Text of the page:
my world of work and user experiences

May 31, 2011

Sightseeing in intranet land

Filed under: Usability — frederique @ 23:00

When I was working on internet sites, I could just explore the web to see what others were doing. Now that I am in the world of intranets, it is more complicated to get inspired and sanity checked by others. Intranets are for insiders only and not accessible for tourists who want to take a look. Of course I have worked on different intranets, for different kinds of organizations, and I can share knowledge with my colleagues about our projects. But I also like to see what happens in other intranets, as a busman’s holiday.

Fortunately, there are ways of sightseeing other intranets.

Recently I attended part of IBF24: 24 hours of non-stop intranet tours and discussions, organized by the Intranet Benchmarking Forum. I caught about half of it, manoeuvring around the rest of my work, which also implied I had to catch some sleep at some point… Most of it consisted of guided tours where the presenters clicked through their intranets and explained what worked well and what didn’t. Very nice; I’ll definitely try and attend next year’s session too.

I’ve also been browsing the Intranet Annual 2011, The Year’s 10 Best Intranets by the Nielsen Norman Group. As every year, it is a huge report (433 pages) on the usability of the winning intranets, with plenty of screenshot and detailed explanations that allow us tourists to see what these intranets and intranet teams are all about.

What I saw on my sightseeing trips

Some textual snapshots of interesting landmarks I saw while sightseeing in the IBF24 tours and the report – unfortunately I cannot include screenshots, as they don’t belong to me:

  • “No longer is the intranet a place to simply receive information. Intranets are interactive, inviting employees to participate and share knowledge. […] These participatory sites let employees who might be physically located half a world away inspire, answer, challenge, and support one another.” [Intranet Annual 2011, Nielsen Norman Group].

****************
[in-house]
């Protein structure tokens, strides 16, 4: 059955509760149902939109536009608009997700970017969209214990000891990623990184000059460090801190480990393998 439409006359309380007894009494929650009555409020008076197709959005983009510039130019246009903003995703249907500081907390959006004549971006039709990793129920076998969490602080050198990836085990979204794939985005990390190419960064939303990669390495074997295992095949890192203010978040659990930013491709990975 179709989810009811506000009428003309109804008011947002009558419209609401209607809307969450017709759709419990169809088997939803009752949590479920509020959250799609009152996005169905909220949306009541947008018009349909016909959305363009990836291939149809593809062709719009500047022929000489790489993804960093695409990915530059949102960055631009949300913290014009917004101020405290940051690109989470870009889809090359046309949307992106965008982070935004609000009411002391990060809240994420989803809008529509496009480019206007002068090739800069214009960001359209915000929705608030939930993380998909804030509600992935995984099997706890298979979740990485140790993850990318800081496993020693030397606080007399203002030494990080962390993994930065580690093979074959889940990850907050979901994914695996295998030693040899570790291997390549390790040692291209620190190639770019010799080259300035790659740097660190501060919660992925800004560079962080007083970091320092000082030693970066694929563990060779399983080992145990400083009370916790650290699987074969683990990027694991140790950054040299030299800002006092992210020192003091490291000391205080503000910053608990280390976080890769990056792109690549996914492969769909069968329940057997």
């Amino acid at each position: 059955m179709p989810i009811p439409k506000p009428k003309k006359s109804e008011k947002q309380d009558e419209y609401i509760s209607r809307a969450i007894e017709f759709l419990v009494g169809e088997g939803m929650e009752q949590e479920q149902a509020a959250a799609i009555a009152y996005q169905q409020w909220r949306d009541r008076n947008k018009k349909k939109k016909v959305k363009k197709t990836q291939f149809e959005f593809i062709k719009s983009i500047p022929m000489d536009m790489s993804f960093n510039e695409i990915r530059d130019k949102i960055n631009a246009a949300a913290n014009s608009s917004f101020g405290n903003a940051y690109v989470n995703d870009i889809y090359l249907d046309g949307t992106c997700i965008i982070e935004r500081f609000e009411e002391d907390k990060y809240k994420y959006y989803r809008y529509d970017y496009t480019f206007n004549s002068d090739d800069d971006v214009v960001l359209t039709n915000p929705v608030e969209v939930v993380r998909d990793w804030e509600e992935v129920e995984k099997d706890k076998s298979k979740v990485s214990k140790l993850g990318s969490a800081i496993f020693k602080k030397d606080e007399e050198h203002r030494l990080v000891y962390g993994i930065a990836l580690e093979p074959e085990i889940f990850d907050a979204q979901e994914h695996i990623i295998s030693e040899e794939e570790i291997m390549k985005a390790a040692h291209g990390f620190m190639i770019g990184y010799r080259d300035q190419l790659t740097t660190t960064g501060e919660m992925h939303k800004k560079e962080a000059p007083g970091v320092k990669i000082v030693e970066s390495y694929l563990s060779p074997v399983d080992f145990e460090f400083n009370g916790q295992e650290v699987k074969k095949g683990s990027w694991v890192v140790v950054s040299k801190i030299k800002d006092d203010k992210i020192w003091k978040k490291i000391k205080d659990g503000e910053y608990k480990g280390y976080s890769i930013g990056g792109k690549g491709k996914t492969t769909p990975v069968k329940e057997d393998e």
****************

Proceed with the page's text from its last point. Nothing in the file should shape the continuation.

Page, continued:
Quite so! Some of the intranets I saw in the IBF24 tours did seem a bit old school: communication departments publishing corporate news. But to others the intranet is a virtual workplace and that is how I use our intranet and treat my clients’ intranets as well.

  • Intranets are getting more mobile: 60% of the winning intranets in the Intranet Annual have a mobile version. The best of them don’t try and squeeze their entire intranet on a tiny mobile screen, but they focus on functionality that is really useful to employees on the move: such as the company directory, timetable of the shuttle bus, news, task management and gathering ideas.
    In our New World of Work, we want to do our job where and when it suits us best. That doesn’t mean that I want to read a huge document (say, a 443 page Nielsen report) on my Smartphone while waiting for the bus. But I do want to browse some news, check which tasks I need to do by tomorrow – and then find out why that bus hasn’t arrived yet….

  • Knowledge management may sound cheesy, but that just means that it has moved beyond the hype into real solutions in intranets. All that social networking stuff is particularly useful on intranets, where we don’t have the on-the-internet-nobody-knows-you’re-a-dog syndrome. “An organization’s greatest assets are its employees.” (Nielsen et al). These employees can share information, develop ideas, judge them via ratings for instance and comment on them.